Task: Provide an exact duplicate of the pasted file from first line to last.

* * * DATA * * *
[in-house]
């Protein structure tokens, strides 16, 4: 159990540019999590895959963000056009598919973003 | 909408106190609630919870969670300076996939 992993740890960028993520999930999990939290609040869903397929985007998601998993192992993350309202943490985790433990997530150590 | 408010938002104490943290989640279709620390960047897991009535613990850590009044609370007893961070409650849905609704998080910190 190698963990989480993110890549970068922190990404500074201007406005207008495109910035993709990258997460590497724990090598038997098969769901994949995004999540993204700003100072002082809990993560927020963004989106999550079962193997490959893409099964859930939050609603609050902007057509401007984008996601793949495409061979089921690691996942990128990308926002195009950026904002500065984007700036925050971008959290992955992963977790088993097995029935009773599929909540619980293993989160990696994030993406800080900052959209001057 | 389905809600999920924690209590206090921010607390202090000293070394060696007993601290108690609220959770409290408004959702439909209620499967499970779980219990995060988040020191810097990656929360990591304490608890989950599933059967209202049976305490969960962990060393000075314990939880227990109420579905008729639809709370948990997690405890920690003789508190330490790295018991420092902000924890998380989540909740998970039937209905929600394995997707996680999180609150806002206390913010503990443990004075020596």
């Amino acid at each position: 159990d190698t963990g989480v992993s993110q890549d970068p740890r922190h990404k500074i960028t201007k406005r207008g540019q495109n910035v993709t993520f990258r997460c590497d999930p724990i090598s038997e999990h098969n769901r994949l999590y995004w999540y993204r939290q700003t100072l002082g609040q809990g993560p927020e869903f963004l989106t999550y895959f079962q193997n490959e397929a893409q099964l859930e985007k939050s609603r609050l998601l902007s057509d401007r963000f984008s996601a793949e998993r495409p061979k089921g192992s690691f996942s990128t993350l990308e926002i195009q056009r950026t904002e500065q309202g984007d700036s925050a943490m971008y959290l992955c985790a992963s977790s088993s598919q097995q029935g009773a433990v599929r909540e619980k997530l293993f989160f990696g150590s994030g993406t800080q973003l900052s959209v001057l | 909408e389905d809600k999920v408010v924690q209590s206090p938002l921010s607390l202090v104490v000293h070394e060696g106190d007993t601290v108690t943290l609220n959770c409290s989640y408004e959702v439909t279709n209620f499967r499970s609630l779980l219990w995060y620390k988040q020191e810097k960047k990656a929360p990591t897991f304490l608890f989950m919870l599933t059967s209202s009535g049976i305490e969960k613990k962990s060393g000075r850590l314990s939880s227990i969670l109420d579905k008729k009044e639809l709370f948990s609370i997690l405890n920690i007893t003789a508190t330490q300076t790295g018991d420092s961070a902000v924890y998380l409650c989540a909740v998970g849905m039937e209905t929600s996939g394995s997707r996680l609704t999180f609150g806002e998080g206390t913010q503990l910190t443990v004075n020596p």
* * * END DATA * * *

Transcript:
[in-house]
């Protein structure tokens, strides 16, 4: 159990540019999590895959963000056009598919973003 | 909408106190609630919870969670300076996939 992993740890960028993520999930999990939290609040869903397929985007998601998993192992993350309202943490985790433990997530150590 | 408010938002104490943290989640279709620390960047897991009535613990850590009044609370007893961070409650849905609704998080910190 190698963990989480993110890549970068922190990404500074201007406005207008495109910035993709990258997460590497724990090598038997098969769901994949995004999540993204700003100072002082809990993560927020963004989106999550079962193997490959893409099964859930939050609603609050902007057509401007984008996601793949495409061979089921690691996942990128990308926002195009950026904002500065984007700036925050971008959290992955992963977790088993097995029935009773599929909540619980293993989160990696994030993406800080900052959209001057 | 389905809600999920924690209590206090921010607390202090000293070394060696007993601290108690609220959770409290408004959702439909209620499967499970779980219990995060988040020191810097990656929360990591304490608890989950599933059967209202049976305490969960962990060393000075314990939880227990109420579905008729639809709370948990997690405890920690003789508190330490790295018991420092902000924890998380989540909740998970039937209905929600394995997707996680999180609150806002206390913010503990443990004075020596």
């Amino acid at each position: 159990d190698t963990g989480v992993s993110q890549d970068p740890r922190h990404k500074i960028t201007k406005r207008g540019q495109n910035v993709t993520f990258r997460c590497d999930p724990i090598s038997e999990h098969n769901r994949l999590y995004w999540y993204r939290q700003t100072l002082g609040q809990g993560p927020e869903f963004l989106t999550y895959f079962q193997n490959e397929a893409q099964l859930e985007k939050s609603r609050l998601l902007s057509d401007r963000f984008s996601a793949e998993r495409p061979k089921g192992s690691f996942s990128t993350l990308e926002i195009q056009r950026t904002e500065q309202g984007d700036s925050a943490m971008y959290l992955c985790a992963s977790s088993s598919q097995q029935g009773a433990v599929r909540e619980k997530l293993f989160f990696g150590s994030g993406t800080q973003l900052s959209v001057l | 909408e389905d809600k999920v408010v924690q209590s206090p938002l921010s607390l202090v104490v000293h070394e060696g106190d007993t601290v108690t943290l609220n959770c409290s989640y408004e959702v439909t279709n209620f499967r499970s609630l779980l219990w995060y620390k988040q020191e810097k960047k990656a929360p990591t897991f304490l608890f989950m919870l599933t059967s209202s009535g049976i305490e969960k613990k962990s060393g000075r850590l314990s939880s227990i969670l109420d579905k008729k009044e639809l709370f948990s609370i997690l405890n920690i007893t003789a508190t330490q300076t790295g018991d420092s961070a902000v924890y998380l409650c989540a909740v998970g849905m039937e209905t929600s996939g394995s997707r996680l609704t999180f609150g806002e998080g206390t913010q503990l910190t443990v004075n020596p």